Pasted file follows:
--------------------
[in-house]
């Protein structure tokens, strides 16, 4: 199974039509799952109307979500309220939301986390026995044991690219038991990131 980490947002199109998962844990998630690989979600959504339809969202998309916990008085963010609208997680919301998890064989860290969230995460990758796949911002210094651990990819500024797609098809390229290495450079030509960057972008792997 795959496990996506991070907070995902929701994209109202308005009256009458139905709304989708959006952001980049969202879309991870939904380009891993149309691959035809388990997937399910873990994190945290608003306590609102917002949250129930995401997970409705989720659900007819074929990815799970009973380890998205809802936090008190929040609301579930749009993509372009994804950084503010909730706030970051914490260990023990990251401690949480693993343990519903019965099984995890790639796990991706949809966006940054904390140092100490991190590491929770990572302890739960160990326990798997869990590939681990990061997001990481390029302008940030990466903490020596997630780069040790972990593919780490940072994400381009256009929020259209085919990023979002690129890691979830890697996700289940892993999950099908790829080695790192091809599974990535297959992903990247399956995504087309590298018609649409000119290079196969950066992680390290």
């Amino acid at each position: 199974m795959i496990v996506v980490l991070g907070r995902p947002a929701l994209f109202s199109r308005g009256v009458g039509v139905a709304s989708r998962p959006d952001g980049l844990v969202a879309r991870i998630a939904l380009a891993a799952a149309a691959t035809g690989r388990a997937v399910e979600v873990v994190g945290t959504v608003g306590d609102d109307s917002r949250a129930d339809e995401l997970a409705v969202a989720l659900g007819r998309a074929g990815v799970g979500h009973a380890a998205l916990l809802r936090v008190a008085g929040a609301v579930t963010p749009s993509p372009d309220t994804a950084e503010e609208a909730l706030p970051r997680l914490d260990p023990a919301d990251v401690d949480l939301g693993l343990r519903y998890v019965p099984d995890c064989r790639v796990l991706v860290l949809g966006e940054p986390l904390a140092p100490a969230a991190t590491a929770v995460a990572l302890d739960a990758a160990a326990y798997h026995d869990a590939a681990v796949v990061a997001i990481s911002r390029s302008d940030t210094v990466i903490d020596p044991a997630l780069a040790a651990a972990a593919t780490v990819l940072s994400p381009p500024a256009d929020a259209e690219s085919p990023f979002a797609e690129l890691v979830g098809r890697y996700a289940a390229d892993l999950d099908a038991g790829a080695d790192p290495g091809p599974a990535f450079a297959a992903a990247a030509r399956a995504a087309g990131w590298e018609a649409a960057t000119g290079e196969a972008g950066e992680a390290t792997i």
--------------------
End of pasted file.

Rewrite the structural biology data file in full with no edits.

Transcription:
[in-house]
């Protein structure tokens, strides 16, 4: 199974039509799952109307979500309220939301986390026995044991690219038991990131 980490947002199109998962844990998630690989979600959504339809969202998309916990008085963010609208997680919301998890064989860290969230995460990758796949911002210094651990990819500024797609098809390229290495450079030509960057972008792997 795959496990996506991070907070995902929701994209109202308005009256009458139905709304989708959006952001980049969202879309991870939904380009891993149309691959035809388990997937399910873990994190945290608003306590609102917002949250129930995401997970409705989720659900007819074929990815799970009973380890998205809802936090008190929040609301579930749009993509372009994804950084503010909730706030970051914490260990023990990251401690949480693993343990519903019965099984995890790639796990991706949809966006940054904390140092100490991190590491929770990572302890739960160990326990798997869990590939681990990061997001990481390029302008940030990466903490020596997630780069040790972990593919780490940072994400381009256009929020259209085919990023979002690129890691979830890697996700289940892993999950099908790829080695790192091809599974990535297959992903990247399956995504087309590298018609649409000119290079196969950066992680390290």
């Amino acid at each position: 199974m795959i496990v996506v980490l991070g907070r995902p947002a929701l994209f109202s199109r308005g009256v009458g039509v139905a709304s989708r998962p959006d952001g980049l844990v969202a879309r991870i998630a939904l380009a891993a799952a149309a691959t035809g690989r388990a997937v399910e979600v873990v994190g945290t959504v608003g306590d609102d109307s917002r949250a129930d339809e995401l997970a409705v969202a989720l659900g007819r998309a074929g990815v799970g979500h009973a380890a998205l916990l809802r936090v008190a008085g929040a609301v579930t963010p749009s993509p372009d309220t994804a950084e503010e609208a909730l706030p970051r997680l914490d260990p023990a919301d990251v401690d949480l939301g693993l343990r519903y998890v019965p099984d995890c064989r790639v796990l991706v860290l949809g966006e940054p986390l904390a140092p100490a969230a991190t590491a929770v995460a990572l302890d739960a990758a160990a326990y798997h026995d869990a590939a681990v796949v990061a997001i990481s911002r390029s302008d940030t210094v990466i903490d020596p044991a997630l780069a040790a651990a972990a593919t780490v990819l940072s994400p381009p500024a256009d929020a259209e690219s085919p990023f979002a797609e690129l890691v979830g098809r890697y996700a289940a390229d892993l999950d099908a038991g790829a080695d790192p290495g091809p599974a990535f450079a297959a992903a990247a030509r399956a995504a087309g990131w590298e018609a649409a960057t000119g290079e196969a972008g950066e992680a390290t792997i």